Men’s Sheds – while Men’s Sheds have played their part in keeping their members safe and connected during COVID-19, the government is providing guidance for them to reopen their doors for up to 10 people. “Under current Public Health advice, vulnerable people such as Aboriginal and Torres Strait Islanders aged 50 years and older with one or more chronic medical conditions, people aged 70 years and older, people with compromised immune systems, and people with disability are still encouraged to stay home and protect their health,” said Minister for Community Development Jeremy Rockliff.
“Men’s Sheds that are reopening in this first stage of recovery need to ensure they have their Worksafe COVID-Safety plans in place to keep everyone safe which includes abiding by the social distancing rules, staying home if you’re unwell and practicing good hygiene at all times. Tasmania has more than 55 Men’s Sheds throughout the State and I thank each and every one for their patience in these challenging times.” More information on COVID-19 Safe Workplace Guidelines is available here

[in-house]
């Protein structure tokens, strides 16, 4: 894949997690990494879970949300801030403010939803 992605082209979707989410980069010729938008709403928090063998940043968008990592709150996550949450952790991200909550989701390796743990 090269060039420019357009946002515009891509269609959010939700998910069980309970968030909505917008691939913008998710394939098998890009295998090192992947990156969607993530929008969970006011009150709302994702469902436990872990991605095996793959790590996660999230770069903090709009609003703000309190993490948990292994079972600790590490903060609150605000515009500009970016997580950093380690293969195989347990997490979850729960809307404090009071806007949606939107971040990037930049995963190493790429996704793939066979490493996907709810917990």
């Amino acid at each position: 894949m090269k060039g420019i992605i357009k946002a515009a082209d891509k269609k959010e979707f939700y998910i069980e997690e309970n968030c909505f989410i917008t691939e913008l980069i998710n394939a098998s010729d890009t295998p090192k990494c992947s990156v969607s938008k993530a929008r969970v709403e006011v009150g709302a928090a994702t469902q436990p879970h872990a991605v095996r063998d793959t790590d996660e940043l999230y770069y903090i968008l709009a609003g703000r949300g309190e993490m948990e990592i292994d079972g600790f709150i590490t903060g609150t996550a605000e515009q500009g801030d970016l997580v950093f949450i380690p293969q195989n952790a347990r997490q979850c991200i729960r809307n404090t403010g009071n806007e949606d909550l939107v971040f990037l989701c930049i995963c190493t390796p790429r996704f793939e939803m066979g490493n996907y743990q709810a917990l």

Bridge eviction? – Labor said on Friday that a pensioner couple have been evicted from their private rental home in southern Tasmania, seemingly in defiance of the government’s ban on evictions during the COVID-19 crisis. Labor Leader Rebecca White said the couple were told they needed to leave their home, owned by the state government, so the government can proceed with construction of the much-delayed Bridgewater Bridge. “It’s hard to know what’s worst about this situation – that Michael Ferguson has evicted two vulnerable Tasmanians from their home during a pandemic, or that the reason they were kicked out was the ‘going nowhere fast’ Bridgewater Bridge,” she said. “Traylene and Steven Bagdonas asked to be given more time, but their request was denied. Peter Gutwein and Michael Ferguson have a lot of explaining to do.”
An explanation, of sorts, was forthcoming later in the day. “There have been zero evictions of State Growth acquired properties – they have been vacated as the leases expired,” responded Minister for Infrastructure and Transport Michael Ferguson. “If anyone had needed a lease to be extended, they would have been.” He said Labor should stop playing politics on the infrastructure project and “taking advantage of others to spread falsehoods. Clearly, having taken money from John Howard for the Bridgewater Bridge and spent it elsewhere, Labor is still allergic to the new bridge and infrastructure projects our state need.”
Tenant in question Traylene Bagdonas said Feruguson was ‘absolutely incorrect’. “I have an email from the real estate (agency) advising them that the lease extension will not be made extendable on the due date of eviction,” she told Tasmanian Times. She provided an image of the email (right).